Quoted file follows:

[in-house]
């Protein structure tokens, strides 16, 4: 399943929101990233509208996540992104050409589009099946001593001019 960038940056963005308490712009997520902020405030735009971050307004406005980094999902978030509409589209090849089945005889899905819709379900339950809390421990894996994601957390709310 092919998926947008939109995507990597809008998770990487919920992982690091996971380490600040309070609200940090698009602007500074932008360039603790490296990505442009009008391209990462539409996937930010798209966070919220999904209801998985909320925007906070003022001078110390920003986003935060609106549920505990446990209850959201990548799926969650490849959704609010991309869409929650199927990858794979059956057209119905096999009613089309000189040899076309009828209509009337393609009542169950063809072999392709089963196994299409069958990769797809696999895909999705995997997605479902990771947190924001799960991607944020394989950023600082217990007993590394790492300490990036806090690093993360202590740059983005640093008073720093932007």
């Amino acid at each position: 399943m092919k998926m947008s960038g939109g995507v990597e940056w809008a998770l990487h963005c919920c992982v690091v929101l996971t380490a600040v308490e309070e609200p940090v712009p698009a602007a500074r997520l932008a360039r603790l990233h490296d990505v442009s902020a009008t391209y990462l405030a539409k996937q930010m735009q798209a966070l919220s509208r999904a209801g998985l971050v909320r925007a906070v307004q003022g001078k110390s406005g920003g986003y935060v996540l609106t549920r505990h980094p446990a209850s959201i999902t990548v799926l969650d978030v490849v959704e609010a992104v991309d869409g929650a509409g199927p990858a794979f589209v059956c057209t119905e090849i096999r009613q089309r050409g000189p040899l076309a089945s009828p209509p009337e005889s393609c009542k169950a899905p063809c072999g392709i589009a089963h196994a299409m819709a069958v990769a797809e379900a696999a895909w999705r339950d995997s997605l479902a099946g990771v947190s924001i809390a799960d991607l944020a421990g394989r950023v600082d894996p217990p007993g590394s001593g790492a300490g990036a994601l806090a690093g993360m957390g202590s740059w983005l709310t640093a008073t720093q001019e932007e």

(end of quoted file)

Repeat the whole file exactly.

[in-house]
């Protein structure tokens, strides 16, 4: 399943929101990233509208996540992104050409589009099946001593001019 960038940056963005308490712009997520902020405030735009971050307004406005980094999902978030509409589209090849089945005889899905819709379900339950809390421990894996994601957390709310 092919998926947008939109995507990597809008998770990487919920992982690091996971380490600040309070609200940090698009602007500074932008360039603790490296990505442009009008391209990462539409996937930010798209966070919220999904209801998985909320925007906070003022001078110390920003986003935060609106549920505990446990209850959201990548799926969650490849959704609010991309869409929650199927990858794979059956057209119905096999009613089309000189040899076309009828209509009337393609009542169950063809072999392709089963196994299409069958990769797809696999895909999705995997997605479902990771947190924001799960991607944020394989950023600082217990007993590394790492300490990036806090690093993360202590740059983005640093008073720093932007």
């Amino acid at each position: 399943m092919k998926m947008s960038g939109g995507v990597e940056w809008a998770l990487h963005c919920c992982v690091v929101l996971t380490a600040v308490e309070e609200p940090v712009p698009a602007a500074r997520l932008a360039r603790l990233h490296d990505v442009s902020a009008t391209y990462l405030a539409k996937q930010m735009q798209a966070l919220s509208r999904a209801g998985l971050v909320r925007a906070v307004q003022g001078k110390s406005g920003g986003y935060v996540l609106t549920r505990h980094p446990a209850s959201i999902t990548v799926l969650d978030v490849v959704e609010a992104v991309d869409g929650a509409g199927p990858a794979f589209v059956c057209t119905e090849i096999r009613q089309r050409g000189p040899l076309a089945s009828p209509p009337e005889s393609c009542k169950a899905p063809c072999g392709i589009a089963h196994a299409m819709a069958v990769a797809e379900a696999a895909w999705r339950d995997s997605l479902a099946g990771v947190s924001i809390a799960d991607l944020a421990g394989r950023v600082d894996p217990p007993g590394s001593g790492a300490g990036a994601l806090a690093g993360m957390g202590s740059w983005l709310t640093a008073t720093q001019e932007e």